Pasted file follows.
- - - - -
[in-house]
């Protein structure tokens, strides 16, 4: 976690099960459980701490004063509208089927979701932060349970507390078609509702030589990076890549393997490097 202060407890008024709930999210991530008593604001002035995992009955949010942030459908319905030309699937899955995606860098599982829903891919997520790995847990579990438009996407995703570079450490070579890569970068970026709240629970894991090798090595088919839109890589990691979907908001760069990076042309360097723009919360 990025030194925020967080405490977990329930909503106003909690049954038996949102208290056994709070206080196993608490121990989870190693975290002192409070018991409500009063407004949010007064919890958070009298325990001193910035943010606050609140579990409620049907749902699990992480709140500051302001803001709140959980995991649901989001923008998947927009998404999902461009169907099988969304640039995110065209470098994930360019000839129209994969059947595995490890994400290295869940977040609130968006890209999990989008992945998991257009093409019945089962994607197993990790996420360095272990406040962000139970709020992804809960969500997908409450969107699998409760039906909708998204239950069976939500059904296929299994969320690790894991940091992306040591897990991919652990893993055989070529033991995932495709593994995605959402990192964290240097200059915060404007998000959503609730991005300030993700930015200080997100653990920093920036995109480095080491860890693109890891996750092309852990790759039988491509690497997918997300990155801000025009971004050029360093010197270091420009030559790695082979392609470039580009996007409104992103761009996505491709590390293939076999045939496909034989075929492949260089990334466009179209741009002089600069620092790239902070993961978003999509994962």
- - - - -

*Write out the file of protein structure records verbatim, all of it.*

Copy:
[in-house]
């Protein structure tokens, strides 16, 4: 976690099960459980701490004063509208089927979701932060349970507390078609509702030589990076890549393997490097 202060407890008024709930999210991530008593604001002035995992009955949010942030459908319905030309699937899955995606860098599982829903891919997520790995847990579990438009996407995703570079450490070579890569970068970026709240629970894991090798090595088919839109890589990691979907908001760069990076042309360097723009919360 990025030194925020967080405490977990329930909503106003909690049954038996949102208290056994709070206080196993608490121990989870190693975290002192409070018991409500009063407004949010007064919890958070009298325990001193910035943010606050609140579990409620049907749902699990992480709140500051302001803001709140959980995991649901989001923008998947927009998404999902461009169907099988969304640039995110065209470098994930360019000839129209994969059947595995490890994400290295869940977040609130968006890209999990989008992945998991257009093409019945089962994607197993990790996420360095272990406040962000139970709020992804809960969500997908409450969107699998409760039906909708998204239950069976939500059904296929299994969320690790894991940091992306040591897990991919652990893993055989070529033991995932495709593994995605959402990192964290240097200059915060404007998000959503609730991005300030993700930015200080997100653990920093920036995109480095080491860890693109890891996750092309852990790759039988491509690497997918997300990155801000025009971004050029360093010197270091420009030559790695082979392609470039580009996007409104992103761009996505491709590390293939076999045939496909034989075929492949260089990334466009179209741009002089600069620092790239902070993961978003999509994962």